Rory Steel, a former IT teacher and head of the Digital Jersey Academy, built a custom made gaming controller for his specially-abled daughter. Rory used a Microsoft device and some spare components he ordered from eBay to make the impressive Nintendo Switch controller. According to media reports, Rory's daughter Ava who is 9-year-old is suffering from hereditary spastic paraplegia which affects her motor controls and speech.
Rory shared the video of her daughter using the new controller that he custom built for her and she seems very happy using the device. Rory took to his Twitter handle to share the video which has since garnered more than 1.7 million views and has been liked over 75,000 times. Netizens are in love with the video as they took to the comments section to heap praises on Rory.
Finished! Ava gives my homemade #accessibility controller V1.0 the thumbs up. She can play @Nintendo #BreathoftheWild on her #switch like her friends now. All thanks to @Microsoft 🙌 #adaptiveController #XAC @brycej @ArranDyslexia @shanselman pic.twitter.com/dOhGnUFZa0— Rory Steel (@JerseyITGuy) January 19, 2020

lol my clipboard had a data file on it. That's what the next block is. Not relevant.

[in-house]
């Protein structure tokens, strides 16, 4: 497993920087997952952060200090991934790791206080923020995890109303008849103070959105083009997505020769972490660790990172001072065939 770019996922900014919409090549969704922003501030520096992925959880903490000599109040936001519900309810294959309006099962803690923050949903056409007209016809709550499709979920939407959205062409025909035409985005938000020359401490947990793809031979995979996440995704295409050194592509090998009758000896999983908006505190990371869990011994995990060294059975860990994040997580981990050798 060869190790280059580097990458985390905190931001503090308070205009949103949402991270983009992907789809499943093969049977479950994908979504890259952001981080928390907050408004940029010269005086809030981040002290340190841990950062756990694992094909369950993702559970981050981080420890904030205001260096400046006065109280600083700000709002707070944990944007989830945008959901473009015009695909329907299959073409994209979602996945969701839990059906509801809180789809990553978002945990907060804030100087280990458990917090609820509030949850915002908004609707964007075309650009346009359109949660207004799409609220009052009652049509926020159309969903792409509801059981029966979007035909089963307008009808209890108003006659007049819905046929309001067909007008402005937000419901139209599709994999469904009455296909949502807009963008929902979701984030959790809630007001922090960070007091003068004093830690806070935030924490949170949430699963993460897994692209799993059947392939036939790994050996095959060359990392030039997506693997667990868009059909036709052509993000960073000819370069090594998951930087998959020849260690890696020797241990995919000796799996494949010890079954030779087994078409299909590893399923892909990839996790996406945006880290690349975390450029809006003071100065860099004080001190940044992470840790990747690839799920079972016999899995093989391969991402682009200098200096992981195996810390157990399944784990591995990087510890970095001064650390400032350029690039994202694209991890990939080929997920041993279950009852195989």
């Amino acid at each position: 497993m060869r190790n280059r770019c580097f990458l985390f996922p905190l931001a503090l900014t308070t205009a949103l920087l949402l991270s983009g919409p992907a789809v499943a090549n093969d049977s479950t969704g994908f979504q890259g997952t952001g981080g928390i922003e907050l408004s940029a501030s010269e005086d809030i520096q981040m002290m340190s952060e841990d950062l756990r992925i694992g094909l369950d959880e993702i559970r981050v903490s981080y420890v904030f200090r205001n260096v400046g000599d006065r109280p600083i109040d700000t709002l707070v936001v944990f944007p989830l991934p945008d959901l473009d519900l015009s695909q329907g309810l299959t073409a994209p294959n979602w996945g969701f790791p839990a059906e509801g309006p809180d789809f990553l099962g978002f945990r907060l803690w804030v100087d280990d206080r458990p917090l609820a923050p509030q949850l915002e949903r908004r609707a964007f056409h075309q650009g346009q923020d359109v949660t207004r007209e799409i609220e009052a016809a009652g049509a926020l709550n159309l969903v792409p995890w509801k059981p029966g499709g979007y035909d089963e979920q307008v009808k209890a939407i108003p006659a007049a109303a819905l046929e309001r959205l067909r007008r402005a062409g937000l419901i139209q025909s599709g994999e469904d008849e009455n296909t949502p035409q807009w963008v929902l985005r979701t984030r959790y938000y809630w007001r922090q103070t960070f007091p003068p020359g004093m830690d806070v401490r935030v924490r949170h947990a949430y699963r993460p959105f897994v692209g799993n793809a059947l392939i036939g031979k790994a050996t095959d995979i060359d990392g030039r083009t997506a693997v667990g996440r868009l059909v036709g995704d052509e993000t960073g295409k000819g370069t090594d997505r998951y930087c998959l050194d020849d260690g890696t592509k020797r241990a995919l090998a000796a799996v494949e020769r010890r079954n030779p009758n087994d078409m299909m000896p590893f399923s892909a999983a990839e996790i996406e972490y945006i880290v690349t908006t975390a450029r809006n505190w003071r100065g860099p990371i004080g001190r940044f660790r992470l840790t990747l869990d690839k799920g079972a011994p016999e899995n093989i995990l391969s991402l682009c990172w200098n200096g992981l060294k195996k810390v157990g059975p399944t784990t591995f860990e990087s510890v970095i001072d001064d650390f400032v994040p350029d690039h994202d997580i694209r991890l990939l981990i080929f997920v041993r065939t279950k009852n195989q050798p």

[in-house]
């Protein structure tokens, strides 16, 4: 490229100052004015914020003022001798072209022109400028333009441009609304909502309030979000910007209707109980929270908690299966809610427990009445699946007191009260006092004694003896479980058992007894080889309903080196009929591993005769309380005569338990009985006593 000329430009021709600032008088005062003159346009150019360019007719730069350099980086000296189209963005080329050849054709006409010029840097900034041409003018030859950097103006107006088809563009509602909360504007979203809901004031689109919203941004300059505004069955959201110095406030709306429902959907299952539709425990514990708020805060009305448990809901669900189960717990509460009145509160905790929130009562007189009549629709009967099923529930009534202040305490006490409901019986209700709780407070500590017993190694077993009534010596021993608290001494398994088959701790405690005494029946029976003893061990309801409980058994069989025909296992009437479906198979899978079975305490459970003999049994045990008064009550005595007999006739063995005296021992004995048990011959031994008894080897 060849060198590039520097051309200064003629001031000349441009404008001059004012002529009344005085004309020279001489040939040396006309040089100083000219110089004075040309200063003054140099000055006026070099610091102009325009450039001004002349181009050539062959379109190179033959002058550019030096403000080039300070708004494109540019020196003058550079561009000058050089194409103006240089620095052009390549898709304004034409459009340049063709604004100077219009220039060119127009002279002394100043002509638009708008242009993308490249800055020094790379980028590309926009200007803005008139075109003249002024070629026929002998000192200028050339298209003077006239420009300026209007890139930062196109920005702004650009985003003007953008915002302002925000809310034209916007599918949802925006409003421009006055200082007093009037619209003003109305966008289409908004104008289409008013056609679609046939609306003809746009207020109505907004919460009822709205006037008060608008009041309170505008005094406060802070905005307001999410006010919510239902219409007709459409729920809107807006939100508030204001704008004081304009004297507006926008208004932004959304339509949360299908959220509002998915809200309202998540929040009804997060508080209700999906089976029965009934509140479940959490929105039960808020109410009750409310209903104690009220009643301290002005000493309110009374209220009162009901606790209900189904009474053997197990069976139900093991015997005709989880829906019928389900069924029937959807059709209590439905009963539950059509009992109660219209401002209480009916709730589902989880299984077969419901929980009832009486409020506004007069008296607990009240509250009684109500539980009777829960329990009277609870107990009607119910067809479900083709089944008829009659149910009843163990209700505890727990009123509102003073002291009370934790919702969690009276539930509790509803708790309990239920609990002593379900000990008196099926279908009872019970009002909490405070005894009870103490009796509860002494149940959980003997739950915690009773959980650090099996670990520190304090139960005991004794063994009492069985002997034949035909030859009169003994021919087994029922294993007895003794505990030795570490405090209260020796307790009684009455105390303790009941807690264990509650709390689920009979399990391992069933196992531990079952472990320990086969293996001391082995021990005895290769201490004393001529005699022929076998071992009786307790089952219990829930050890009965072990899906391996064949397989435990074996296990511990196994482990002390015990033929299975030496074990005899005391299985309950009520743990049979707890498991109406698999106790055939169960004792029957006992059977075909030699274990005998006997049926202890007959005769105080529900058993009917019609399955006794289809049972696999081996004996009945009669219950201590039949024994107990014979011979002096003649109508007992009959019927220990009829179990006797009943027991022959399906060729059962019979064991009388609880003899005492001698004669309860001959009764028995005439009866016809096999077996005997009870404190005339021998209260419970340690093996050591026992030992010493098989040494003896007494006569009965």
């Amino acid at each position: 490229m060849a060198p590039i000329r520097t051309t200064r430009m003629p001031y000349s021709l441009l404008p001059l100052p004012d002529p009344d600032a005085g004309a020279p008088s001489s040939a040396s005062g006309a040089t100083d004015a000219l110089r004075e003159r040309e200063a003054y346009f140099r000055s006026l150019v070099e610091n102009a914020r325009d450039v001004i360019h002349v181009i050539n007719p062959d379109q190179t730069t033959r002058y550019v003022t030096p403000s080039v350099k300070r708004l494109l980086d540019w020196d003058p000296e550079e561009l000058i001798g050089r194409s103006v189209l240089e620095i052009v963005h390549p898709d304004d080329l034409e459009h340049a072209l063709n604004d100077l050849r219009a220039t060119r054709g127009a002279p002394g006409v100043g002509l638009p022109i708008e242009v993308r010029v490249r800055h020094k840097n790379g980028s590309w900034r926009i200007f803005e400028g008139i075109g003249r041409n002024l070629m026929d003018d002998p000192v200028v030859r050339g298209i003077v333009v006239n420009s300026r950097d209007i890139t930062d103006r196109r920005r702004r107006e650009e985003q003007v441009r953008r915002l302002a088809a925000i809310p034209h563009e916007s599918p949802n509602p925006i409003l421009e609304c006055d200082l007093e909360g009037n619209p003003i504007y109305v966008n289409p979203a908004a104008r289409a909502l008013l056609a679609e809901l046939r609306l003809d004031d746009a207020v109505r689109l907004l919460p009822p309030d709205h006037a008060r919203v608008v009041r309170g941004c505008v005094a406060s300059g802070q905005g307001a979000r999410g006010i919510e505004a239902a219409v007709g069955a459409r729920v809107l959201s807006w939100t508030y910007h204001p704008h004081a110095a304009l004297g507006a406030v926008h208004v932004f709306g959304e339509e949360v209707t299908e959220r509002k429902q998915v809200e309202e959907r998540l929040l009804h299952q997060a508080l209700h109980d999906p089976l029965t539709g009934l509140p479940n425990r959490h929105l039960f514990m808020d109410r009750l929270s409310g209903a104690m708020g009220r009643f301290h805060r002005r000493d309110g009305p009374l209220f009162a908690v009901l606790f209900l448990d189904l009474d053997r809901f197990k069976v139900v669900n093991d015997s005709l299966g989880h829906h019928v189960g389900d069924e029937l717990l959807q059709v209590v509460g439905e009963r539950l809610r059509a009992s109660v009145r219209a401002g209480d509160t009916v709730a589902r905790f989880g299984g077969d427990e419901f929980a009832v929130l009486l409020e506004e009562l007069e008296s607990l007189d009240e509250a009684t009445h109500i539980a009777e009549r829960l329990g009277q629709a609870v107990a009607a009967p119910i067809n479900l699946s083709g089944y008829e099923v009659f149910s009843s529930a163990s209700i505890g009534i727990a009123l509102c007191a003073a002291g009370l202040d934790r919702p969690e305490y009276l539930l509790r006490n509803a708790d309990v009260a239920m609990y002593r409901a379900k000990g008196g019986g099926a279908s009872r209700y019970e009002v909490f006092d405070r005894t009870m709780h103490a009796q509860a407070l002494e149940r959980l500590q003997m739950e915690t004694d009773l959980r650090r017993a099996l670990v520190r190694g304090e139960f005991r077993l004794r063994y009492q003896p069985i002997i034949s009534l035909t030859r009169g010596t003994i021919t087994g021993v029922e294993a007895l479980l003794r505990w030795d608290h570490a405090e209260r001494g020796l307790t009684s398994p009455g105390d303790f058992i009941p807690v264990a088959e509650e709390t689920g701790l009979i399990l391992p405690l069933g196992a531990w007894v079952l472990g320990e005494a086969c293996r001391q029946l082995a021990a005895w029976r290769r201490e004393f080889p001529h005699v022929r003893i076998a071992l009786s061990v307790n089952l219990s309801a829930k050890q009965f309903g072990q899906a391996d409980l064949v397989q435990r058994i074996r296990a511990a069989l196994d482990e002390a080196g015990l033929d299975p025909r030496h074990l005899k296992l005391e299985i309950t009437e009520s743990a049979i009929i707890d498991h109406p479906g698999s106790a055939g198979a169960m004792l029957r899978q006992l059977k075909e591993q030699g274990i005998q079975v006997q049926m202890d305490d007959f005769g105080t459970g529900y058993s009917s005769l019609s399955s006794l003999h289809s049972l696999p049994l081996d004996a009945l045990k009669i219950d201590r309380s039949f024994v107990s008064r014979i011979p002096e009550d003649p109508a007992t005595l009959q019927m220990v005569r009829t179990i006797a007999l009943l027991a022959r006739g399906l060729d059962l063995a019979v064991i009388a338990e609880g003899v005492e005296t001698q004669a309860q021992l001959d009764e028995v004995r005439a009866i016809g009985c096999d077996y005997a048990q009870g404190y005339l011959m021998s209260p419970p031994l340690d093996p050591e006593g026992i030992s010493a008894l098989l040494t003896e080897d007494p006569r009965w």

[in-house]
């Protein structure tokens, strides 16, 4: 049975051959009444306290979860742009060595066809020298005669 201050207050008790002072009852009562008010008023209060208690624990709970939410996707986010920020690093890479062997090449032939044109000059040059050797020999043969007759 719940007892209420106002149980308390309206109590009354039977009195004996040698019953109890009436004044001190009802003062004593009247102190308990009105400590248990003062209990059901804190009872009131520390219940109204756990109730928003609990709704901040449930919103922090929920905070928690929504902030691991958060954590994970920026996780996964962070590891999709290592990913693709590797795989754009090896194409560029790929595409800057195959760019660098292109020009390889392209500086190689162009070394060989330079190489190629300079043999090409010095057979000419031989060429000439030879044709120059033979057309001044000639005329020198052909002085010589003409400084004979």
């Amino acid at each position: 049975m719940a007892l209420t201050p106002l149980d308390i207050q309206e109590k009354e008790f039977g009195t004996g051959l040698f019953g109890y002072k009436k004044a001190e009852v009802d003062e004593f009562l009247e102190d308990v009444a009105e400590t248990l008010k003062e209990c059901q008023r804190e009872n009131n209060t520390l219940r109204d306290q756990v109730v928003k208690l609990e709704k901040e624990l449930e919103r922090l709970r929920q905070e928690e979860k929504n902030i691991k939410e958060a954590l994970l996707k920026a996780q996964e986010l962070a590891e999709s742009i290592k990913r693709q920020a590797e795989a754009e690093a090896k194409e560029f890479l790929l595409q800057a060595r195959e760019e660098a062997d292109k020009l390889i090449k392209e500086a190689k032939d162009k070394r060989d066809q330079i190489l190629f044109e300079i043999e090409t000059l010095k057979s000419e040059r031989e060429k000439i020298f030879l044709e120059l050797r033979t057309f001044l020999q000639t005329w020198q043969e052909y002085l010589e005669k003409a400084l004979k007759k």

Well you’ve won the best father of the year award. That didn’t take long. GG. Seriously though, I’m not going to have kids. It’s people like you who make me question that for a moment. The love that went into your effort is immense. I honestly hope you’re proud.— Ben (@Ben49566555) January 20, 2020
Hey Rory, I discovered your story online. This is absolutely beautiful and inspiring. As a father myself, as a part of the Breath of the Wild Voice cast, I’d love to do something nice for your daughter. Please DM me and hopefully we can put something together.— Joe Hernandez (@JoeHernandezVO) January 20, 2020
Media reports suggested that Rory spend £110 to make the device using a Microsoft Adaptive Controller, designed for Xbox users and other components from eBay. According to reports, Ava's favourite choice of game is Zelda: Breath of the Wild, which is exclusively available on Nintendo Switch and Nintendo doesn't make an 'adaptive controller' which encouraged Rory to take up the mission himself.
According to reports, Ava is not the only one using the custom made controller, her five-year-old brother Corban is also in line. Corban is also suffering from the same condition as his sister and he would be needing a larger joystick with big buttons in order to play the game. According to media reports, the Microsoft team has been of great help to Rory while creating the joystick and Logitech are keen to help build version 2.0.